ICE Leadership by Dustin Manis
ICE Leadership Defines Core Character Competencies of a Christian Leader
I have learned a lot about the difference ‘ICE’ makes in a Christian leader! I trust today you will, too!
We must be respected the most by those who know us the best.
That is a profound statement. I don’t remember where I read it or who said it, but I know I’ve said it many times in the years since.
Those who spend the most time with you, the ones that get the front-row seat to your life, what do they really think of you? And when they do, would respect be near the top of the list?
Ad Nauseum Qualities of Leadership
When one of my sons, Jack, was a boy, he thought that being a leader meant that you get to tell everyone what to do. If Jack visited my office, he liked to sit at my desk, pick up the phone, and pretend to tell people to bring him things. Jack is the youngest of four, so being in charge of anything was fascinating to him.
If you haven’t been a leader or haven’t worked with a good leader, you may still think leadership is telling people what to do. But it’s really about character, vision, influence, serving your team, praising your team, being a good listener, and sometimes using power.
There are many character qualities for Christian leaders. Libraries have been written on the subject. Perhaps by some of you. But, based on my own unique experience, you’ll find ICE at the top of my list.
Don’t read past this one too quickly. There’s a good reason it tops the charts on most lists.
You can’t take very many steps forward into leadership without it. Character is essential or nobody follows, and you are not worthy of being followed. Leadership starts here.
There is a plethora of definitions for integrity. We all know what it means. Being trusted. Sincerity. Not perfect, but honest. Doing what you say you will do.
This is a reminder to do an integrity check-up. Just because you think you have integrity doesn’t mean everyone else agrees with you.
Years ago, I asked my family a question during Sunday lunch at our kitchen table. “Has there ever been a time when I did not keep my word to you or didn’t do what I said I would do?” Starting with my wife, I went around the table scanning from the oldest to the youngest, looking for their answers. Four out of five said no. I felt pretty good about myself.
The youngest hand stretched up into the air. It was Jack again. “One time, you said we would go to the zoo, and we didn’t.” Jack was right. There was a time when the family had to cancel plans to go to the zoo because Jack got sick that morning.
From Jack’s perspective, it didn’t matter why we didn’t go. I said we would, and we didn’t.
Are there areas in your life where your actions and your words do not presently match? Ask the Lord to reveal that to you. He will, and you can change it and bring it back into alignment.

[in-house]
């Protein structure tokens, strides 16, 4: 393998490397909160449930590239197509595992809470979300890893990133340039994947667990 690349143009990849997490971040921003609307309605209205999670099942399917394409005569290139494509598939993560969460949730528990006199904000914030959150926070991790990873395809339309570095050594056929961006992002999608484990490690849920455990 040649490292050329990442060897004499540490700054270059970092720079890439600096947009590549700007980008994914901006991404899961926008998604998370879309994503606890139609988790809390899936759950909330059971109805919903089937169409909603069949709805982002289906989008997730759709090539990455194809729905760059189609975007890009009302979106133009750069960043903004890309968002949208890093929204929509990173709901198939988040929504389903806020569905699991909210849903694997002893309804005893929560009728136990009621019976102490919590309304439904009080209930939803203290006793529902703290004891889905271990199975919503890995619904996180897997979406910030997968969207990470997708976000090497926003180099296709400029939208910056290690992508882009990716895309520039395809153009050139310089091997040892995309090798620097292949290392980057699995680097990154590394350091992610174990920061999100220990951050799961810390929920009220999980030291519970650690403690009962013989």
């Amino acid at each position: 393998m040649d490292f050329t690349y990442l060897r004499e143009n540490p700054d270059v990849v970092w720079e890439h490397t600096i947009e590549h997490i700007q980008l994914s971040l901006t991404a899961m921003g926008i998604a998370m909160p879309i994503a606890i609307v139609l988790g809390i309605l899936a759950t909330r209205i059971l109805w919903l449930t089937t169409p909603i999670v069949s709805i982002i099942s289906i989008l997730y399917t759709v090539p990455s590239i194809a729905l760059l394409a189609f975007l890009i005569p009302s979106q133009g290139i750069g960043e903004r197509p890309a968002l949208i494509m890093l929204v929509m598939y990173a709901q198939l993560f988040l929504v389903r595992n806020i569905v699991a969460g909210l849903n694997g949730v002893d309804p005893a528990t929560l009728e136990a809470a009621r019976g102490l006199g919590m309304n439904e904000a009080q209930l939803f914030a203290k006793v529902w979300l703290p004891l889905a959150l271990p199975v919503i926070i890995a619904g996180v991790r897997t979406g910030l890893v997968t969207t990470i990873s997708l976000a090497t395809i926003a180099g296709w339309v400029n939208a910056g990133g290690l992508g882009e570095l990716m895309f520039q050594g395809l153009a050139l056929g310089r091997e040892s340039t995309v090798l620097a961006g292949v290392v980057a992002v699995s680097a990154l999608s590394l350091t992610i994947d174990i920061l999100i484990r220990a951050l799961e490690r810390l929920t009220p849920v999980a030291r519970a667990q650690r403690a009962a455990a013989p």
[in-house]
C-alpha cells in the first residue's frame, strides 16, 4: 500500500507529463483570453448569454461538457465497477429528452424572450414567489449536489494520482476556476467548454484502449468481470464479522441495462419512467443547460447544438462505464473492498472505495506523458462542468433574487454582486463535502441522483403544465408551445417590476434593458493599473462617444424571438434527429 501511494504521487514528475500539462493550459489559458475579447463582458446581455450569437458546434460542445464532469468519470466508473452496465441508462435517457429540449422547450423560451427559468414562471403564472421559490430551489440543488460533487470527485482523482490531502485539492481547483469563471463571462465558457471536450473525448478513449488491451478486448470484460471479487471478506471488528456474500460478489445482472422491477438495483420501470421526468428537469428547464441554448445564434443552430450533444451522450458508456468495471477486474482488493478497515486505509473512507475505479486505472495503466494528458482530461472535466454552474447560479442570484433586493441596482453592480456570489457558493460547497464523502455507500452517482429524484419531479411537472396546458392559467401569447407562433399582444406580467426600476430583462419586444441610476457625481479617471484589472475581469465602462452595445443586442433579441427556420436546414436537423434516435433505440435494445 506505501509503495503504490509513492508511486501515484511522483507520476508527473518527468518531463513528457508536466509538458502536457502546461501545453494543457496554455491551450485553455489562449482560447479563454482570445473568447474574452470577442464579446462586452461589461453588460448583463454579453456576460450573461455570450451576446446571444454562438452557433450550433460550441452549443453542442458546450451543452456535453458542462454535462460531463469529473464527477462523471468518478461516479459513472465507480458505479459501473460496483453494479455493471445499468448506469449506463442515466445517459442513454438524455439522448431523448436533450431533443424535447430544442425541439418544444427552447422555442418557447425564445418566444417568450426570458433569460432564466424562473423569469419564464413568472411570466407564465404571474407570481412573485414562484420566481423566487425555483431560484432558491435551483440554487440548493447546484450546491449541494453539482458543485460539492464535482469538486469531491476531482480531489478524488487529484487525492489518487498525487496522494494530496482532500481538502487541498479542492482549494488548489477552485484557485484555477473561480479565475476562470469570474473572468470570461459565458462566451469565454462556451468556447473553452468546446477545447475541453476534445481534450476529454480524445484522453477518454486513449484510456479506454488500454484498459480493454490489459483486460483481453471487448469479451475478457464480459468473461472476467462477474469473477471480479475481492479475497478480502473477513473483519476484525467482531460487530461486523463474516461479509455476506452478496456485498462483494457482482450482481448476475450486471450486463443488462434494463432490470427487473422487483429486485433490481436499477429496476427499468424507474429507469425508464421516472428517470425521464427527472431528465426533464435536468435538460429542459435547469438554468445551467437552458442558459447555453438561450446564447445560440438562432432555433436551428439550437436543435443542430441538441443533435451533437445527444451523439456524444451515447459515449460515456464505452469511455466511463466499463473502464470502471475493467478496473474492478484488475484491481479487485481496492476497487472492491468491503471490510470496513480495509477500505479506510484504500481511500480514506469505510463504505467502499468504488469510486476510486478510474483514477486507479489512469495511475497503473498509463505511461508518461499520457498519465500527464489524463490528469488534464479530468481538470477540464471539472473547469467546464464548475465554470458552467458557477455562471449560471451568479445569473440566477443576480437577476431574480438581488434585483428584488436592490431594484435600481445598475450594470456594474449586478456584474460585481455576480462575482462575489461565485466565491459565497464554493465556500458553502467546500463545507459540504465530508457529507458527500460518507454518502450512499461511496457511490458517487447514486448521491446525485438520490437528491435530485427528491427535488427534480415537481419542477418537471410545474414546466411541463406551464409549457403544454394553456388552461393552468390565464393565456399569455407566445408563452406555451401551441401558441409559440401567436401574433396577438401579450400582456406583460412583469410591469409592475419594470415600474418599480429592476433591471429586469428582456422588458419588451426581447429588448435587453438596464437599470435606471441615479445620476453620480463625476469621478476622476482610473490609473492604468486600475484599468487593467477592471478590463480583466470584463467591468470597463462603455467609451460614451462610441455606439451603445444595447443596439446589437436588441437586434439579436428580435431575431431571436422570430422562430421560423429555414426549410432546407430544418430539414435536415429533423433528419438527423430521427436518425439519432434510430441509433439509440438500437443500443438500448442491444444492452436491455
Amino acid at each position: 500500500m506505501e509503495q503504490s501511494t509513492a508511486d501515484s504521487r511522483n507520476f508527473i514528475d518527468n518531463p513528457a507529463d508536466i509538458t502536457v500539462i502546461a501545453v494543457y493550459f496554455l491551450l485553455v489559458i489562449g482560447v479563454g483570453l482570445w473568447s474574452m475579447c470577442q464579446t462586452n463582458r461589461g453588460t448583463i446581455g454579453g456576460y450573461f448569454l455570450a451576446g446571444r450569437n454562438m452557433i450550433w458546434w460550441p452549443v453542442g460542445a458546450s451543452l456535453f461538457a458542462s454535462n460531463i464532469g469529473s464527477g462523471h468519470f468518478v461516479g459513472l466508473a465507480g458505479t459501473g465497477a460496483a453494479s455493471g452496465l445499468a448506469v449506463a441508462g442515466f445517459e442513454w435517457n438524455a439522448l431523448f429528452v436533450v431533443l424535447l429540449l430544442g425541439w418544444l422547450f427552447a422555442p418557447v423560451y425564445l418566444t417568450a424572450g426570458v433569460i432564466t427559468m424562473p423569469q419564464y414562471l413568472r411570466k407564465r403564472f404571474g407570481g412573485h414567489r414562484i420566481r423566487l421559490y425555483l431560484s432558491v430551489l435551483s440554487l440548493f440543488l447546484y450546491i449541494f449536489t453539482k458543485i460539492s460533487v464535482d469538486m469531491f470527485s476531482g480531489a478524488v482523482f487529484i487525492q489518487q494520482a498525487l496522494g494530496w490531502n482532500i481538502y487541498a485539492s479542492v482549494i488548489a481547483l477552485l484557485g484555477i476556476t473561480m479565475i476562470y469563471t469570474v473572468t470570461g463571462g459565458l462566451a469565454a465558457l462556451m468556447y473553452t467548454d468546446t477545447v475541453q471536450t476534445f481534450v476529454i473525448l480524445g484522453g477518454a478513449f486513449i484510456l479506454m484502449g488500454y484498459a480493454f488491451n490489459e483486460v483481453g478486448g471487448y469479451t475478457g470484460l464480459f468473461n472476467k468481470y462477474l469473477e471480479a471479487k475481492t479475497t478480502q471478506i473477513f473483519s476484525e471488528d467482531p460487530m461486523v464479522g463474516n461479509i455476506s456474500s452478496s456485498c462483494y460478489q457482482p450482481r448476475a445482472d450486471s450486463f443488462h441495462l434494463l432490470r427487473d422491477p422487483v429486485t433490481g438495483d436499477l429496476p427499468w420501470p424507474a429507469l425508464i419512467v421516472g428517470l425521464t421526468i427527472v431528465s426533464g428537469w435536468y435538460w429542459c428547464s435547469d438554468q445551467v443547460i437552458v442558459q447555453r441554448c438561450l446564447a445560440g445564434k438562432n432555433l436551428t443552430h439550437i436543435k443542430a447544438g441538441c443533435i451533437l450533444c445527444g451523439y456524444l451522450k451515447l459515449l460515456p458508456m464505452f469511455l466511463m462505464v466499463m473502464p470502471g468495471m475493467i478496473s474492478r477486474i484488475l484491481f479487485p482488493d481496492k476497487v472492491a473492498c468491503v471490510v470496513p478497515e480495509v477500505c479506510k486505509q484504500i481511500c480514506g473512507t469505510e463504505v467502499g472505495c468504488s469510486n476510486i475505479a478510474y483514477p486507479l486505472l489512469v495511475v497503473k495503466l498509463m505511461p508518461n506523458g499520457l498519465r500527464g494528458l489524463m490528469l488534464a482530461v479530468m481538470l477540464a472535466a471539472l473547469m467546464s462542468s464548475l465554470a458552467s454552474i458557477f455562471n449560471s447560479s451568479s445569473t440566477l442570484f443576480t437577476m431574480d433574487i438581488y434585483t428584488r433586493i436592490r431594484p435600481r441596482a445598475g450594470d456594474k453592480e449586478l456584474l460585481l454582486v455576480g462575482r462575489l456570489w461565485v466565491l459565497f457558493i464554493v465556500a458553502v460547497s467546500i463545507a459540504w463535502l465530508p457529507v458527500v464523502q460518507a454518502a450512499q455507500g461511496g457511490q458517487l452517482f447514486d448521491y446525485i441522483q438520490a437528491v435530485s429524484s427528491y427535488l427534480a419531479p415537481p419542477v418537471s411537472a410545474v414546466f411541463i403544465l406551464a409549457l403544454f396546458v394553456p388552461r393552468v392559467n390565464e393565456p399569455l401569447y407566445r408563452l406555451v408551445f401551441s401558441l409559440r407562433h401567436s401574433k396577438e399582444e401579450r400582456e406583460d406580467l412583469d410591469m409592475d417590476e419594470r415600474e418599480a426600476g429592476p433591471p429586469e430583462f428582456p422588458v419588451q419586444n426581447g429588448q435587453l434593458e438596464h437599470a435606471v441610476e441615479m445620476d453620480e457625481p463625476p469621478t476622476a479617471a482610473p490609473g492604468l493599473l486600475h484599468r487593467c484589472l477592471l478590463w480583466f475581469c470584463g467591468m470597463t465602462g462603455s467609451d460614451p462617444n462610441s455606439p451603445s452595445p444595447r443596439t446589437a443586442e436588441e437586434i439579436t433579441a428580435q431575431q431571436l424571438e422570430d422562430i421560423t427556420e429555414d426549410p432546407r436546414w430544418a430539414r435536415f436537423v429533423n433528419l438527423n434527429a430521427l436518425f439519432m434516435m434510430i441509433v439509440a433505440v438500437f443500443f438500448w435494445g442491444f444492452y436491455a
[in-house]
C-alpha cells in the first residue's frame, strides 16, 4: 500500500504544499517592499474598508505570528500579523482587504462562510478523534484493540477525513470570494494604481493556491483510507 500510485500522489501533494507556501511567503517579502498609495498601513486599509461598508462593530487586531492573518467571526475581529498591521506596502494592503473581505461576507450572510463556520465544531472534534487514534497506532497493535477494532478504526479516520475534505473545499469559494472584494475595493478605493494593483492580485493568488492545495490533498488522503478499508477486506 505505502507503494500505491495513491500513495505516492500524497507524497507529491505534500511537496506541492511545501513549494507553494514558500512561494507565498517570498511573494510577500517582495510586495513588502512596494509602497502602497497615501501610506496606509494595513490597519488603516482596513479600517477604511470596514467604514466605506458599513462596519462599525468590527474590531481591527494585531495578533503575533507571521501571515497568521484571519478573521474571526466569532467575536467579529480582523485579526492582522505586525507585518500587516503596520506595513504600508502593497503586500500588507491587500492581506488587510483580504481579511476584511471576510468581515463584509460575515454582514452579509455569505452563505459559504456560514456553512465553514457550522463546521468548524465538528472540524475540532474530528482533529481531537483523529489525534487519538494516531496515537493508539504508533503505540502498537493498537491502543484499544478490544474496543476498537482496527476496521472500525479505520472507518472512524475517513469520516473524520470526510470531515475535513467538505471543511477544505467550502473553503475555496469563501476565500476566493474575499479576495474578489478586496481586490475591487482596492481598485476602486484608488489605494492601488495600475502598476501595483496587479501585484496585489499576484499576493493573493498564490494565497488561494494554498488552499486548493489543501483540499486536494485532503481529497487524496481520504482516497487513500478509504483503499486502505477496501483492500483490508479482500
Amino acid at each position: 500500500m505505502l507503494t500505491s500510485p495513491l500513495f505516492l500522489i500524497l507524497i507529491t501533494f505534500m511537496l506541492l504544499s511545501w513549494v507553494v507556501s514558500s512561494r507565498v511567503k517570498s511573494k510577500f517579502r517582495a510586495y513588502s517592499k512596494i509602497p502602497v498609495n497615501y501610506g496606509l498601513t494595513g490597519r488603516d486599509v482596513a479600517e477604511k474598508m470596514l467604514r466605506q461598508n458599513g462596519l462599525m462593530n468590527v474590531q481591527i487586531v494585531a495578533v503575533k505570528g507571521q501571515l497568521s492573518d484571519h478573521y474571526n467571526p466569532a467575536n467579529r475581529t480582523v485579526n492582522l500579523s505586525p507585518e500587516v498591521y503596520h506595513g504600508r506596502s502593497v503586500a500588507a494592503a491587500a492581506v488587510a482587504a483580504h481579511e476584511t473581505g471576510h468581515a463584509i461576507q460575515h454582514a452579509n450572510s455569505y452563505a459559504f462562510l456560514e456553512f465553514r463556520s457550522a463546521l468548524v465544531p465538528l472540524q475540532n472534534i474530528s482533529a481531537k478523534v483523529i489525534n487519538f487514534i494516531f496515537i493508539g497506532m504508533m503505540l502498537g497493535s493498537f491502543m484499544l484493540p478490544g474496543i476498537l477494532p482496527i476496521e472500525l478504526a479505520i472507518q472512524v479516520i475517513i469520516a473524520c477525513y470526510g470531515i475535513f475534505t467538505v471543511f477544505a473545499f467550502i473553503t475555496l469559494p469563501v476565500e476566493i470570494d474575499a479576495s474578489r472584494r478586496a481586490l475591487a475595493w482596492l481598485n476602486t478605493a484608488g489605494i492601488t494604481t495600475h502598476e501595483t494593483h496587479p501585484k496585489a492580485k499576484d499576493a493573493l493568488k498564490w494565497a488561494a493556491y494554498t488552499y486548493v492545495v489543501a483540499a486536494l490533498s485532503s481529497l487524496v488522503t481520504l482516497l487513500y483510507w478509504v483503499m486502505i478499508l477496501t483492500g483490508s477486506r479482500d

And perhaps, you should find a way to ask some of those whom you have the privilege to serve.
This is a must-have. Your people are counting on you to make decisions, sometimes very difficult decisions with few good choices. Be courageous, decide, and move forward.
A leader needs courage to take action in sequence with bold faith, pursuing the vision God has placed before you and your team.
You must have the grit to make the tough calls, even when nobody else understands why you made them the way you did. Fortitude to shoulder the weight of leadership, to bear its burden, and sometimes, fight through the loneliness of your position.
When God gives a leader, courage and strength, it isn’t just for you. Those you lead will draw both qualities from you.
Every person on your team is dealing with something. Either at home, at work, or in their inner being, there’s a challenge, a disappointment, an anxiety. They are fighting something. Meet your people where they are like God does. Get eye-to-eye with your team, try to see things from their point of view, and offer appropriate levels of compassion.
As a leader, choose humility. My heart naturally walks towards pride. That’s dangerous. Don’t place yourself first or grow arrogant enough to live by different rules or standards than you expect from your team.
Don’t focus on your title, focus on your role.
Don’t try to be important, try to do what is important.
I was told there’s a difference between saying, “I am the CEO” and “I serve as the CEO.”
There’s a difference in the leader’s heart, and there’s a difference when your team hears you say it.
Love your team.
I wrote down this quote from a CLA Outcomes Conference Keynote a decade ago,
“Leadership is a gift. The gift of leadership is what people give you when they agree to follow you. If you do not earn it, they will stop following you. And they will probably stop following you long before you know it.”
Integrity. Courage. Empathy.
Go earn it.
I pray that today we (you and I) can serve our teams in a manner pleasing to our Lord and Savior. Thank you for your work and service to our Lord.
Dustin Manis serves as President & CEO at Reaching Souls International. This year, Reaching Souls will see 10 million decisions to follow Christ and plant 6,000 churches through 2,500 National Missionaries in 14 countries. Dustin holds an MA in Philanthropy and Development. Connect with him at email@example.com.
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